the smell, rotting bodies in shallow graves, men who hadn't washed in weeks because there were no facilities, overflowing cess pits, creosol or chloride of lime, used to stave off the constant threat of disease and infection. Cordite, the lingering odour of poison gas, rotting sandbags, stagnant mud, cigarette smoke, and cooking food. Although overwhelming to a new recruit, they soon got used to the smell and eventually became part of the smell with their own body odour.
Lice caused Trench Fever, a particularly painful disease that began suddenly with severe pain followed by high fever. Recovery - away from the trenches - took up to twelve weeks.
The cold wet and unsanitary conditions were also to cause trench foot amongst the soldiers, a fungal infection, which could turn gangrenous and result in amputation. Trench Foot was more of a problem at the start of trench warfare; as conditions improved in 1915, it rapidly faded, although a trickle of cases continued throughout the war.
MORE ON TRENCH WARFARE
Trench Warfare developed due to the failure of the Schlieffen Plan. When Germany realised that they would have to fight a war on two fronts, and that this meant that they would have to split their already small army in two, Count Von Schleiffen, Chief of the German General Staff, devised a plan which would solve this problem. The plan involved invading France through neutral Belgium and catching them off-guard. They would then defeat France within six weeks and be ready to fight Russia, who by this time should have mobilised their army. However, the plan failed, and this led to the introduction of trench warfare.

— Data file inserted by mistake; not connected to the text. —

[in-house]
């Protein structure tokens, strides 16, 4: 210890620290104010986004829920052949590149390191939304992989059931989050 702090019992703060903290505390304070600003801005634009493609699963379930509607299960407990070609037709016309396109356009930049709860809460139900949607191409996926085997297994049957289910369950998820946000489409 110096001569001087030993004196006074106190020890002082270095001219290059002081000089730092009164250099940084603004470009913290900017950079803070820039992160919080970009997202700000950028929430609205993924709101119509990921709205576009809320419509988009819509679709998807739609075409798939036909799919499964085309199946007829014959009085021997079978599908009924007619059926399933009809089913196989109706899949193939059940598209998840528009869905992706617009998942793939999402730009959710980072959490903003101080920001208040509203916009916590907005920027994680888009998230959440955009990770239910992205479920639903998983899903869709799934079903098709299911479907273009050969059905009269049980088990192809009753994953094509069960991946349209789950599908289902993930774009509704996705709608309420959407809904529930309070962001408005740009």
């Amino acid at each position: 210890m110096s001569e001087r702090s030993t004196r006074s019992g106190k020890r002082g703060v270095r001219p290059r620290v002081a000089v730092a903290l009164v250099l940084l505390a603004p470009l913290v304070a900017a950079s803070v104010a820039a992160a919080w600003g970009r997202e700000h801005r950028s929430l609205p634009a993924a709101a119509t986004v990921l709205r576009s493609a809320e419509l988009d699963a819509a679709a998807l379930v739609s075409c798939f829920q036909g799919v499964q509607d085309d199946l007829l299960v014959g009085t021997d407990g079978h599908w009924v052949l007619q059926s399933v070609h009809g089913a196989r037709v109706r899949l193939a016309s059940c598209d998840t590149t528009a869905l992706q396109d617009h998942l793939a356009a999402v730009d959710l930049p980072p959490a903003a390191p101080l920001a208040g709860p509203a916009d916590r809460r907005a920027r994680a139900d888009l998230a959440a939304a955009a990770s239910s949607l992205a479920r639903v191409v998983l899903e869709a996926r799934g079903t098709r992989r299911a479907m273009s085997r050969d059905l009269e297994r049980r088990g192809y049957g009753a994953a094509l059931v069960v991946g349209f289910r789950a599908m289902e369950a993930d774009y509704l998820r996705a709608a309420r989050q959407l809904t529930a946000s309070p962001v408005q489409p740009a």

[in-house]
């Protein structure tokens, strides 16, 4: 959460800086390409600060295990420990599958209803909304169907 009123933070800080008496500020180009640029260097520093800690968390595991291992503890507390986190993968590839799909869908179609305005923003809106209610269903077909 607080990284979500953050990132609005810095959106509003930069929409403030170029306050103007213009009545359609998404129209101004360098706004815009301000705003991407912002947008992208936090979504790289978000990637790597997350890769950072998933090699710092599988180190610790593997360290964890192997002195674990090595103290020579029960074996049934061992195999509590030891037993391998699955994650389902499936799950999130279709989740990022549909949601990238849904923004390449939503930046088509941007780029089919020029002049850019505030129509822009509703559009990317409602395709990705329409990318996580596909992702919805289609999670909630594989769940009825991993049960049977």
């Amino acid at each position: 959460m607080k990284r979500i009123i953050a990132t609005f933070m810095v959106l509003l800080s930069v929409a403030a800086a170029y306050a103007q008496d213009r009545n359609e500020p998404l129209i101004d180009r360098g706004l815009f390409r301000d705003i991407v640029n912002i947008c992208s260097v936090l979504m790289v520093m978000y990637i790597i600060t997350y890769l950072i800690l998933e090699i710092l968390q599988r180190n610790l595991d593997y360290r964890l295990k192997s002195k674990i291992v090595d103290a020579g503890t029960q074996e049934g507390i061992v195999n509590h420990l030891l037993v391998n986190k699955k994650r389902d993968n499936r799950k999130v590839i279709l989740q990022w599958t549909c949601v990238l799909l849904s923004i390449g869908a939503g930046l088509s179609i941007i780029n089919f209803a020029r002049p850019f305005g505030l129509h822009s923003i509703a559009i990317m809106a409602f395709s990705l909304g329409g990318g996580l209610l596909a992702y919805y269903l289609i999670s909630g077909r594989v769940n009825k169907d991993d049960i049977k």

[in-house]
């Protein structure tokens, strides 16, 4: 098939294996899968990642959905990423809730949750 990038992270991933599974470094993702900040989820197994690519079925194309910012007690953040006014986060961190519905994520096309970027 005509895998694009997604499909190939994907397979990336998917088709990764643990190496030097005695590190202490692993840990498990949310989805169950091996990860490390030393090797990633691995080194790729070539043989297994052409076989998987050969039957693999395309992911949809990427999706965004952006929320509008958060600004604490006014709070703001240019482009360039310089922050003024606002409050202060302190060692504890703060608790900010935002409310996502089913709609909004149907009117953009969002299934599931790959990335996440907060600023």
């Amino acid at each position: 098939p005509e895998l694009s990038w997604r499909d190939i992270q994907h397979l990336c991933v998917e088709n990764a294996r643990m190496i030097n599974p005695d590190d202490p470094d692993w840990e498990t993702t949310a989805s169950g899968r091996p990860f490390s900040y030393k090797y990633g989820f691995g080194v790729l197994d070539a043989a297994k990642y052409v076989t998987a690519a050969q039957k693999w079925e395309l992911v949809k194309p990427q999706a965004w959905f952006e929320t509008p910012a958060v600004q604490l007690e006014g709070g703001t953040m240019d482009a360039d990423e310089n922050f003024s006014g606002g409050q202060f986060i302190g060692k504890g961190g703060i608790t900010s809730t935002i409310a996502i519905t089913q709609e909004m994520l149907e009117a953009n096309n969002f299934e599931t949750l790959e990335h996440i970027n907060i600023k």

Trench Warfare was a form of field fortification, consisting of parallel rows of trenches. During World War 1 trenches had begun to appear by late 1914. On the western front, trenches ran from the Belgium border to the Swiss Border, and they soon became home to millions of soldiers.
The front line directly faced the enemy, who would usually be between 200-800 metres away. The space in between the front lines of the defenders and the attackers was known as "No Man’s Land".
The front line was protected by barbed wire, which was secretly erected or amended during the night.
Behind the front line were the "reserve trenches", also known as the "second line" or the "support trenches". These were the second line of defence and they were used if the front line was captured by the enemy.
Sometimes, there was even a third line of defence. These were known as the "communication trenches" and they ran over 1km back to safety. All things going up the line, such as fresh troops, water, food, mail, ammunition, etc, had to use these lines. Also, wounded soldiers went in the other direction to hospitals.
Almost all trenches were deep enough for a man to stand up straight without being seen by the enemy. However on the occasions when they weren’t deep enough the men had crouch or crawl all day long, for if enemy snipers saw so much as a hair on the soldiers head, they would blast the soldiers head right off.
The mud that was dug out of the trench was piled up in front to form a parapet, which helped to protect from bullets. Sandbags were also used as reinforcements.
The "firing step" was another feature of many trenches. These were used only at night, for obvious safety reasons, by sentries, but they were also used in battle when troops were shooting.